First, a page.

FIG. 2 illustrates another embodiment of the invention in which catheter 10 features three annular sensing electrodes 16a, 16b, 16c, all of which are positioned proximally to the distal electrode 14. Each sensing electrode is connected to a monitoring device (not shown) through its respective conductor 20a, 20b, 20c. Also, a resistor (or inductor) 30a, 30b, 30c is positioned at the terminal end of each conductor, in close proximity to each sensing electrode 16a, 16b, 16c.

As noted above, the proximity of distal electrode conductors 18 to sensing electrode conductors 20 can result in capacitive or inductive coupling during delivery of ablation energy through conductor 18. This, in turn, can result in the unwanted delivery of some current through the sensing electrodes. A further disadvantage of capacitive or inductive coupling is that a portion of the current intended for delivery through the distal electrode is instead delivered through the proximal electrodes. This can have an adverse effect on an ablation procedure since the amount of current delivered to the ablation site can be less than what is intended or desired. The placement of resistors (or inductors) 30a, 30b, 30c in series with sensing electrode conductors 20a, 20b, 20c prevents or minimizes unintentional leakage of Potentially harmful or undesirable amounts of current though sensing electrodes 16a, 16b, 16c.

The ablation catheter 10 can be of any type typically used for cardiac ablation procedures. Exemplary catheter constructions are disclosed in U.S. Pat. Nos. 4,641,649; 4,869,248; and 4,896,671, each of which is incorporated by reference herein. Generally, the catheter is a thin, flexible, elongate member having dimensions which make it suitable for intravascular delivery to the heart or to other organs. The diameter of the catheter varies depending upon its desired use, however, the diameter is typically in the range of about 4 to 12 French (0.052 inch to 0.156 inch). Most preferably the catheter diameter is in the range of about 4 to 7 French (0.052 to 0.091 inch).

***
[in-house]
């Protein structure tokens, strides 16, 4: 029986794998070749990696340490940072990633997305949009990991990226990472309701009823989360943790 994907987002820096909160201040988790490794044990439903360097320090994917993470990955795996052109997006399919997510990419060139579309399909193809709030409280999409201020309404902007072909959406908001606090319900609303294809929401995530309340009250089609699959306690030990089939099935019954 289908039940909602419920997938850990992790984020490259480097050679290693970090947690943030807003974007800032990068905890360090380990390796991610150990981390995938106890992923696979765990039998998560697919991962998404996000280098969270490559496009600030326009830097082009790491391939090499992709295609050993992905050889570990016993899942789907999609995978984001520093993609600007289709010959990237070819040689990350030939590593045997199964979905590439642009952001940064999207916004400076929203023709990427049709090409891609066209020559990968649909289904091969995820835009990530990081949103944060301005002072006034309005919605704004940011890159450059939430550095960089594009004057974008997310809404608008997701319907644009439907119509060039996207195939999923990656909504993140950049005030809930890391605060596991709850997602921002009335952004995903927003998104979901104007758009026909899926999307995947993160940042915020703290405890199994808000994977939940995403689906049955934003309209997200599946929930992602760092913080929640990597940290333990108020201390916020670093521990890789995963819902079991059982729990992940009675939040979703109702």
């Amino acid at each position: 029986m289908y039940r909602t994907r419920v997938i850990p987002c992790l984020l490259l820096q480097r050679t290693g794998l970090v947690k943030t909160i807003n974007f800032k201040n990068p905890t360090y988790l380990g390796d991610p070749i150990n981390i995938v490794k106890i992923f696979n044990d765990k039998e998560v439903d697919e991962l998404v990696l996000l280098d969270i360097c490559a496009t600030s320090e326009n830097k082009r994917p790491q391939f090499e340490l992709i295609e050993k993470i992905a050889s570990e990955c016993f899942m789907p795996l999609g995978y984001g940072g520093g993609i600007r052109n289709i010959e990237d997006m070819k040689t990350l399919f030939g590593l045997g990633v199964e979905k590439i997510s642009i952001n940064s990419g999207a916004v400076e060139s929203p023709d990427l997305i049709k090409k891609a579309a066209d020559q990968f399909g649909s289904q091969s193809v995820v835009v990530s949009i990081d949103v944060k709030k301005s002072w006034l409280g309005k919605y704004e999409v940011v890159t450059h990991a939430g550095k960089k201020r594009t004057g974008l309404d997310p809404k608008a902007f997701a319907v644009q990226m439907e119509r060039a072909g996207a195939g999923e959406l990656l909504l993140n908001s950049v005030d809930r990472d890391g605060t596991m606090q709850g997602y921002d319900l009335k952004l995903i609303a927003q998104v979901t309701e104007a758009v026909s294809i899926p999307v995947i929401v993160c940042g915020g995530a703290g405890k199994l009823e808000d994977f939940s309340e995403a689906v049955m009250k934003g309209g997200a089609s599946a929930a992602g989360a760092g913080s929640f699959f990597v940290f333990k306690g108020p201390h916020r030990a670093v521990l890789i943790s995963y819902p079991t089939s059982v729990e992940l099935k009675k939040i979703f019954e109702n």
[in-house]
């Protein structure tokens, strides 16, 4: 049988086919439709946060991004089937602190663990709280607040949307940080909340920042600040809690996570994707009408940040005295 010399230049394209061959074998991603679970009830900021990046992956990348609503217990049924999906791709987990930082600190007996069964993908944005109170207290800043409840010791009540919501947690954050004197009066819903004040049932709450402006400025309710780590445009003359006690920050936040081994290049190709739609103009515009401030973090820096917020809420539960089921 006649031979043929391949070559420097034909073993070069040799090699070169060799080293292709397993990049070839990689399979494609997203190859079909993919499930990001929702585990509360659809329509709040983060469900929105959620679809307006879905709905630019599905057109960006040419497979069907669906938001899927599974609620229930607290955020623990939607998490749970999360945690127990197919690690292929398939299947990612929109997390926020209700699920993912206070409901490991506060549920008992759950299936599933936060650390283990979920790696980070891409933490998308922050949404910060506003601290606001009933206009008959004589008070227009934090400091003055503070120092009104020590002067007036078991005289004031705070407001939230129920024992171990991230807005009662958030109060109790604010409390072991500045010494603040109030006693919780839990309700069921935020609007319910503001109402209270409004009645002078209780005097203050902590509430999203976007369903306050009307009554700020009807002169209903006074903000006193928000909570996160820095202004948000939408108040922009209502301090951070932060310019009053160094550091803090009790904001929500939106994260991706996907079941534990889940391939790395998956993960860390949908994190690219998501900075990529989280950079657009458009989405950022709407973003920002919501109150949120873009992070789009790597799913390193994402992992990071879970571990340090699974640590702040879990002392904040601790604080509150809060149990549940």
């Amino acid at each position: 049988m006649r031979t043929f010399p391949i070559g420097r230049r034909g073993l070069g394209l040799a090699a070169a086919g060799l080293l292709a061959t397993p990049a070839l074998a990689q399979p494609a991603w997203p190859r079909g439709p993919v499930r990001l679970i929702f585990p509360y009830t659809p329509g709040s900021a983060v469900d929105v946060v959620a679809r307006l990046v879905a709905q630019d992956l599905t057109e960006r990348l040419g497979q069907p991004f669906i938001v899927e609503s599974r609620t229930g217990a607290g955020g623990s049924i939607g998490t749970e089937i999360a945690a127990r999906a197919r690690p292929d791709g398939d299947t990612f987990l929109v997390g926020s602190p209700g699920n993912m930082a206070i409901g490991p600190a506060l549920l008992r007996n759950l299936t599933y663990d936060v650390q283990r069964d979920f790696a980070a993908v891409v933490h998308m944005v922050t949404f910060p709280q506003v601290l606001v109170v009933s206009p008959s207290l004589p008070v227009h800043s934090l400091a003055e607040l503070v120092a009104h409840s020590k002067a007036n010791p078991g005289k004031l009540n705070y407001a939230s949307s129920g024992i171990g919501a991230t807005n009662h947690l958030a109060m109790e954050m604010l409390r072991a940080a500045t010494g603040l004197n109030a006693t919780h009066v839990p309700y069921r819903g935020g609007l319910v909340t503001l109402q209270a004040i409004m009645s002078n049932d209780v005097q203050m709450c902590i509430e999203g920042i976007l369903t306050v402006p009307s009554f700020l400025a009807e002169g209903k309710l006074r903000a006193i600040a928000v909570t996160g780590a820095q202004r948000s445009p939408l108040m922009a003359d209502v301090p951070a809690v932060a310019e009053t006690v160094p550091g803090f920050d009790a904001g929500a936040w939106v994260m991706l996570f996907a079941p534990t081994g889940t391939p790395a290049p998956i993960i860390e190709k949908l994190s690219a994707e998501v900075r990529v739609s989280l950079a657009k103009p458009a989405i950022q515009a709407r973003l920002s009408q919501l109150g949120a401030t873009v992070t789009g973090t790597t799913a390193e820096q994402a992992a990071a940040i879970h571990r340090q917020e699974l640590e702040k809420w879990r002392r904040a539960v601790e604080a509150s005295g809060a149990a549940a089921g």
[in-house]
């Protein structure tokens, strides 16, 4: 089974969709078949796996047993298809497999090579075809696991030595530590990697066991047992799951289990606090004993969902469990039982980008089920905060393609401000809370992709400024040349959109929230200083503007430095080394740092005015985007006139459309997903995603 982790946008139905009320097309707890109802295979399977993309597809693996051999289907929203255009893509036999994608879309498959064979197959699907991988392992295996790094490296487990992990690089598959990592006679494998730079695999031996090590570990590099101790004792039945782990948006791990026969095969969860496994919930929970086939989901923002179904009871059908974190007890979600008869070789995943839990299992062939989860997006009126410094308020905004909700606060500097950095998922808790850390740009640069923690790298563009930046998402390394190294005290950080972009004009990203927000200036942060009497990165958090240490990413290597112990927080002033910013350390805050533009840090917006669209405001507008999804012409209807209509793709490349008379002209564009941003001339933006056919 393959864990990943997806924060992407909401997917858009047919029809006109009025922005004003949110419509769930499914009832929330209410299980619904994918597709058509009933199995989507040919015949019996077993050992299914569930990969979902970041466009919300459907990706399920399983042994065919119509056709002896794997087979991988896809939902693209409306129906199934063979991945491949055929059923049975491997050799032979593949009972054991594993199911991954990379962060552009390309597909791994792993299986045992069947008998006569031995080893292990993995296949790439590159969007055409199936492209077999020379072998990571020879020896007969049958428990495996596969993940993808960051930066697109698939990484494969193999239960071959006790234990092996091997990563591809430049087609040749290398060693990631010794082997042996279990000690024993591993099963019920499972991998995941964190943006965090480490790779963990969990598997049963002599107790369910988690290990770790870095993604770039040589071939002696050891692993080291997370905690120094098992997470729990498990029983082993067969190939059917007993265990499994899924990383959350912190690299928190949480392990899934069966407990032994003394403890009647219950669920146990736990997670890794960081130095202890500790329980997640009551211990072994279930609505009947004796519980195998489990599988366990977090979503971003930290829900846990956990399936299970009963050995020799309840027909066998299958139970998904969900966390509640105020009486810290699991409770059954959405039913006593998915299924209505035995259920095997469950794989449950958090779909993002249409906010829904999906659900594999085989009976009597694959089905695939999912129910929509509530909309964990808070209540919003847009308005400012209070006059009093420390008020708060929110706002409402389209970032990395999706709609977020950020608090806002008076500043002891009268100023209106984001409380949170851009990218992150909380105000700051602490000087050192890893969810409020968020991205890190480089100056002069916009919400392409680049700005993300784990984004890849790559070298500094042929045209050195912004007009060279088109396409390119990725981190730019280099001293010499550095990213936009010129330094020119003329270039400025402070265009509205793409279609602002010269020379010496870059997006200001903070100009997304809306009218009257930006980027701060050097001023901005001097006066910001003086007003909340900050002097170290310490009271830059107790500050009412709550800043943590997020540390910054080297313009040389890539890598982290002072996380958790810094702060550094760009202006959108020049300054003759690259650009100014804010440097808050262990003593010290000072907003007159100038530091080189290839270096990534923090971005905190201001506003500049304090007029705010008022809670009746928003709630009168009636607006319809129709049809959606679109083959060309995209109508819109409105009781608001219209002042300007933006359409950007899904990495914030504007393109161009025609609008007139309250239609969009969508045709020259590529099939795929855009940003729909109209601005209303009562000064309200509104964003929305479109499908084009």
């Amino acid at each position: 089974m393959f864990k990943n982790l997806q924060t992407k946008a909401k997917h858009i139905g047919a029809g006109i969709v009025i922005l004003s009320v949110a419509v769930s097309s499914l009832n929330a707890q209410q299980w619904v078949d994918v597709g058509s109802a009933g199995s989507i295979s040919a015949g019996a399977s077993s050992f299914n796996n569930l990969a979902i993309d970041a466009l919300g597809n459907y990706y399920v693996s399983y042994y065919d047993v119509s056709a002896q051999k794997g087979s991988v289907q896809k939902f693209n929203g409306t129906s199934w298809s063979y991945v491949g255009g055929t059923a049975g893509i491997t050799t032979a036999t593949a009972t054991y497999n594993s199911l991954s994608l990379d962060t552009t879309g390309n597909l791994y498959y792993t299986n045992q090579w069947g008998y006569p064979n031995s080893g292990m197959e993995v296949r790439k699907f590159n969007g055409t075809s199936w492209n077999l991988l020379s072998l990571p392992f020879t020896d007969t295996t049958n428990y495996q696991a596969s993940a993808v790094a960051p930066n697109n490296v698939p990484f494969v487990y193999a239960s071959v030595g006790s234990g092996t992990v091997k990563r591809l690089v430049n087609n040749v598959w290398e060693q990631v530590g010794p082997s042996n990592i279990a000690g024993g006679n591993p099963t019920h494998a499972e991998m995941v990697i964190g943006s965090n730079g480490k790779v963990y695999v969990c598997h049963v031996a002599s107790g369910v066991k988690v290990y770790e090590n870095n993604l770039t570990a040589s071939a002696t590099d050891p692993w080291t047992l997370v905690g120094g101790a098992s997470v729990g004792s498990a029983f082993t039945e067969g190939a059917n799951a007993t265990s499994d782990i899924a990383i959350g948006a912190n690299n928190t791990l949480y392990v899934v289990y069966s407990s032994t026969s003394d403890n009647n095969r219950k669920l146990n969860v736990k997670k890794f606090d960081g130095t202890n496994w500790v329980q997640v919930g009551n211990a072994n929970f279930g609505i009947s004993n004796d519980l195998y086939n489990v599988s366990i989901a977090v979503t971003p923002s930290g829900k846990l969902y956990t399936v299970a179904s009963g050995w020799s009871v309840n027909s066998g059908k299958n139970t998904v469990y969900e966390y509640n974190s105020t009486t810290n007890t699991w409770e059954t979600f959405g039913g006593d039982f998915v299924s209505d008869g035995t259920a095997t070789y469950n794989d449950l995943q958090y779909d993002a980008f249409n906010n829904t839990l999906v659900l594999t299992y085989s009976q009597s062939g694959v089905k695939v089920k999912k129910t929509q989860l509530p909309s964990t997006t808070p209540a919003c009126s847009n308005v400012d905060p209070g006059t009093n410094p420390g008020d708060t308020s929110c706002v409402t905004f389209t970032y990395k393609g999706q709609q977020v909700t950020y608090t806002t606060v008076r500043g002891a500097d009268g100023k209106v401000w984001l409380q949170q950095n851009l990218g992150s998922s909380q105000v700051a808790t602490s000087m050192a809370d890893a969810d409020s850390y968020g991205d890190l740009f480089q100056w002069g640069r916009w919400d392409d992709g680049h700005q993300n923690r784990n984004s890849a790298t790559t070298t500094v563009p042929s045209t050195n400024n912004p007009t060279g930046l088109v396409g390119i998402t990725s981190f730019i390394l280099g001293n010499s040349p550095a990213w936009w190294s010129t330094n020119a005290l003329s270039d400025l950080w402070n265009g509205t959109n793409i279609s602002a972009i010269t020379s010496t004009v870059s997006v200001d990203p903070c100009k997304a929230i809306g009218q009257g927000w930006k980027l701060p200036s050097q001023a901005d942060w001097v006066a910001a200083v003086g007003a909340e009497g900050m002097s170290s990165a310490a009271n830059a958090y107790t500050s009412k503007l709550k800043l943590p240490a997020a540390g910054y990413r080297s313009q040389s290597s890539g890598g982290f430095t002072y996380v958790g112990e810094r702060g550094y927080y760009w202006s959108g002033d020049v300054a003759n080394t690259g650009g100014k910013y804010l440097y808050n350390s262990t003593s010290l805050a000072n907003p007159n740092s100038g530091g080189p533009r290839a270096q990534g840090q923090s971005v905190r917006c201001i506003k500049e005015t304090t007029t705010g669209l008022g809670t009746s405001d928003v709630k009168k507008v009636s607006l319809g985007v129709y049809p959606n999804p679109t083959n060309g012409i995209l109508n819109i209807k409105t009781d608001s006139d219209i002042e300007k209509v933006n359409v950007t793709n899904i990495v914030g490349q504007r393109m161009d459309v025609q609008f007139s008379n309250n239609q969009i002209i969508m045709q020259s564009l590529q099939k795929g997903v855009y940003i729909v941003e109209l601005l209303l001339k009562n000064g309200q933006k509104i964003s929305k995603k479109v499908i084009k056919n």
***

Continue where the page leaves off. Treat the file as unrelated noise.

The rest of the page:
The distal electrode 14 preferably is one which is able to deliver electrosurgical ablation energy to cardiac tissue. Preferably, radio frequency energy, at about 100 KHz to 2 mHz, and preferably at about 500 to 750 kHz is delivered through the electrode 14. The distal electrode 14 typically is approximately 2 to 6 mm in length and about 24 to 42 mm.sup.2 in surface area. In one preferred embodiment the electrode is about 4 mm in length and about 27 mm.sup.2 in surface area.

The sensing electrodes 16 may be annularly disposed on the surface 12 of the catheter 10. Although the sensing electrodes typically are ring-shaped, these electrodes may assume other shapes and orientations which are well known in the art.

The sensing and distal electrodes can be made of a variety of suitable materials which are well known for use with ablation catheters and other electrosurgical devices. General requirements of such materials are that they be good electrical conductors, and that they be inert materials with good biocompatibility. Examples of suitable materials include stainless steel, gold, silver, platinum, and silver-silver chloride.